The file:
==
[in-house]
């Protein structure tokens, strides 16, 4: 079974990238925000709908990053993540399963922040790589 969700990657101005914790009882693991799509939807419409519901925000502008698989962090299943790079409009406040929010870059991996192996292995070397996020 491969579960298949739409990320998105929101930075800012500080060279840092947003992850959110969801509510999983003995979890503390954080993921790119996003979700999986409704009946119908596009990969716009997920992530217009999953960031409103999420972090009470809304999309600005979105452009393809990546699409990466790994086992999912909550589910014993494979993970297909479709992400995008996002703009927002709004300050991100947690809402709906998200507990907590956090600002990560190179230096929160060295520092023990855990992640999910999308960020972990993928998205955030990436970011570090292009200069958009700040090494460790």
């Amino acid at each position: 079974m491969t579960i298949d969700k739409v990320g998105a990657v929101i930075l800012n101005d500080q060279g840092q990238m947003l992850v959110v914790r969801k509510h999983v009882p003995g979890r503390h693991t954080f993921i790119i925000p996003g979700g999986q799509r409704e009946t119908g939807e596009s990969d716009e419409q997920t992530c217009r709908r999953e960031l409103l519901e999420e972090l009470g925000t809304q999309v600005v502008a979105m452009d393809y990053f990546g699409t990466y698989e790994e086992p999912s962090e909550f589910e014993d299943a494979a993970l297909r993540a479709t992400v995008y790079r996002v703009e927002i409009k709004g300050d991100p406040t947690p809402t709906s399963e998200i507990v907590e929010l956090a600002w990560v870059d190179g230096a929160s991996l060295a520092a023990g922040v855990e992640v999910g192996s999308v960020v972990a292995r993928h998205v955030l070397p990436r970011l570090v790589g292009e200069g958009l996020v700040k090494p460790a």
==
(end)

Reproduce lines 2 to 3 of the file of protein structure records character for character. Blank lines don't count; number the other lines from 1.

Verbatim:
């Protein structure tokens, strides 16, 4: 079974990238925000709908990053993540399963922040790589 969700990657101005914790009882693991799509939807419409519901925000502008698989962090299943790079409009406040929010870059991996192996292995070397996020 491969579960298949739409990320998105929101930075800012500080060279840092947003992850959110969801509510999983003995979890503390954080993921790119996003979700999986409704009946119908596009990969716009997920992530217009999953960031409103999420972090009470809304999309600005979105452009393809990546699409990466790994086992999912909550589910014993494979993970297909479709992400995008996002703009927002709004300050991100947690809402709906998200507990907590956090600002990560190179230096929160060295520092023990855990992640999910999308960020972990993928998205955030990436970011570090292009200069958009700040090494460790």
């Amino acid at each position: 079974m491969t579960i298949d969700k739409v990320g998105a990657v929101i930075l800012n101005d500080q060279g840092q990238m947003l992850v959110v914790r969801k509510h999983v009882p003995g979890r503390h693991t954080f993921i790119i925000p996003g979700g999986q799509r409704e009946t119908g939807e596009s990969d716009e419409q997920t992530c217009r709908r999953e960031l409103l519901e999420e972090l009470g925000t809304q999309v600005v502008a979105m452009d393809y990053f990546g699409t990466y698989e790994e086992p999912s962090e909550f589910e014993d299943a494979a993970l297909r993540a479709t992400v995008y790079r996002v703009e927002i409009k709004g300050d991100p406040t947690p809402t709906s399963e998200i507990v907590e929010l956090a600002w990560v870059d190179g230096a929160s991996l060295a520092a023990g922040v855990e992640v999910g192996s999308v960020v972990a292995r993928h998205v955030l070397p990436r970011l570090v790589g292009e200069g958009l996020v700040k090494p460790a």